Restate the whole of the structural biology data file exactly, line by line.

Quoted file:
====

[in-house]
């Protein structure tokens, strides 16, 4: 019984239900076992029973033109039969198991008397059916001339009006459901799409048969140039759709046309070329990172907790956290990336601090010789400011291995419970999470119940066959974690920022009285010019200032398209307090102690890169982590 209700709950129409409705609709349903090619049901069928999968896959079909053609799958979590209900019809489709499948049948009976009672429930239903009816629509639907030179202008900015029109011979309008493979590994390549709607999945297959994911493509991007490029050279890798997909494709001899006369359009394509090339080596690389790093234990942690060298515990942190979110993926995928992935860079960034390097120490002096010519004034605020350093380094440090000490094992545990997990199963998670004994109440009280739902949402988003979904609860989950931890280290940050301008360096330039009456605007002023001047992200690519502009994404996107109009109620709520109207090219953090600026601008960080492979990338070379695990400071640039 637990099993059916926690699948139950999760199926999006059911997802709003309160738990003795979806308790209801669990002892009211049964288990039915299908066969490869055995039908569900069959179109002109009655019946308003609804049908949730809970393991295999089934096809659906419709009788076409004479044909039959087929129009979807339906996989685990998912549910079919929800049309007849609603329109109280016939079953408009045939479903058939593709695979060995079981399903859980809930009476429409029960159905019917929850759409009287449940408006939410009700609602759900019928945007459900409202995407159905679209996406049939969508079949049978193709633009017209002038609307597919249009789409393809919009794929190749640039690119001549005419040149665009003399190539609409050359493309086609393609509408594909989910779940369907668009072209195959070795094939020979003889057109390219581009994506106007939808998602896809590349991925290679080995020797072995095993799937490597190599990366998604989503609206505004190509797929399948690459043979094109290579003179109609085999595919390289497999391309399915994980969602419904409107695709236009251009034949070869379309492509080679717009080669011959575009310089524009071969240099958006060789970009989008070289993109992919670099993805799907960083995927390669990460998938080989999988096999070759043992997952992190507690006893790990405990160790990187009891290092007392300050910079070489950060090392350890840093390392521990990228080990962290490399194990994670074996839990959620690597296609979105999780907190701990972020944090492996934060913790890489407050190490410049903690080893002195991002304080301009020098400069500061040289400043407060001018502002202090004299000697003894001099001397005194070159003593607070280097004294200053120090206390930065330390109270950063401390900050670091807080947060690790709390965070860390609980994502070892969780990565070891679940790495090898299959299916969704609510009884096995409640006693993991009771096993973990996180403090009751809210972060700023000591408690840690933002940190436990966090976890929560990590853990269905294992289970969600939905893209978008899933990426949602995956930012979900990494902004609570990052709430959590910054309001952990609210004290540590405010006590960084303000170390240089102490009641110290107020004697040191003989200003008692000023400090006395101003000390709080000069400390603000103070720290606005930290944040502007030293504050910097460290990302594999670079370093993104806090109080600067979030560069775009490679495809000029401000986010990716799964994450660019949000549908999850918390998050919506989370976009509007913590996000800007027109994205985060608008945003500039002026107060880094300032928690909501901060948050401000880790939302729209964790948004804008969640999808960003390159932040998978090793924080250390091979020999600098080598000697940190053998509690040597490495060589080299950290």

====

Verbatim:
[in-house]
């Protein structure tokens, strides 16, 4: 019984239900076992029973033109039969198991008397059916001339009006459901799409048969140039759709046309070329990172907790956290990336601090010789400011291995419970999470119940066959974690920022009285010019200032398209307090102690890169982590 209700709950129409409705609709349903090619049901069928999968896959079909053609799958979590209900019809489709499948049948009976009672429930239903009816629509639907030179202008900015029109011979309008493979590994390549709607999945297959994911493509991007490029050279890798997909494709001899006369359009394509090339080596690389790093234990942690060298515990942190979110993926995928992935860079960034390097120490002096010519004034605020350093380094440090000490094992545990997990199963998670004994109440009280739902949402988003979904609860989950931890280290940050301008360096330039009456605007002023001047992200690519502009994404996107109009109620709520109207090219953090600026601008960080492979990338070379695990400071640039 637990099993059916926690699948139950999760199926999006059911997802709003309160738990003795979806308790209801669990002892009211049964288990039915299908066969490869055995039908569900069959179109002109009655019946308003609804049908949730809970393991295999089934096809659906419709009788076409004479044909039959087929129009979807339906996989685990998912549910079919929800049309007849609603329109109280016939079953408009045939479903058939593709695979060995079981399903859980809930009476429409029960159905019917929850759409009287449940408006939410009700609602759900019928945007459900409202995407159905679209996406049939969508079949049978193709633009017209002038609307597919249009789409393809919009794929190749640039690119001549005419040149665009003399190539609409050359493309086609393609509408594909989910779940369907668009072209195959070795094939020979003889057109390219581009994506106007939808998602896809590349991925290679080995020797072995095993799937490597190599990366998604989503609206505004190509797929399948690459043979094109290579003179109609085999595919390289497999391309399915994980969602419904409107695709236009251009034949070869379309492509080679717009080669011959575009310089524009071969240099958006060789970009989008070289993109992919670099993805799907960083995927390669990460998938080989999988096999070759043992997952992190507690006893790990405990160790990187009891290092007392300050910079070489950060090392350890840093390392521990990228080990962290490399194990994670074996839990959620690597296609979105999780907190701990972020944090492996934060913790890489407050190490410049903690080893002195991002304080301009020098400069500061040289400043407060001018502002202090004299000697003894001099001397005194070159003593607070280097004294200053120090206390930065330390109270950063401390900050670091807080947060690790709390965070860390609980994502070892969780990565070891679940790495090898299959299916969704609510009884096995409640006693993991009771096993973990996180403090009751809210972060700023000591408690840690933002940190436990966090976890929560990590853990269905294992289970969600939905893209978008899933990426949602995956930012979900990494902004609570990052709430959590910054309001952990609210004290540590405010006590960084303000170390240089102490009641110290107020004697040191003989200003008692000023400090006395101003000390709080000069400390603000103070720290606005930290944040502007030293504050910097460290990302594999670079370093993104806090109080600067979030560069775009490679495809000029401000986010990716799964994450660019949000549908999850918390998050919506989370976009509007913590996000800007027109994205985060608008945003500039002026107060880094300032928690909501901060948050401000880790939302729209964790948004804008969640999808960003390159932040998978090793924080250390091979020999600098080598000697940190053998509690040597490495060589080299950290």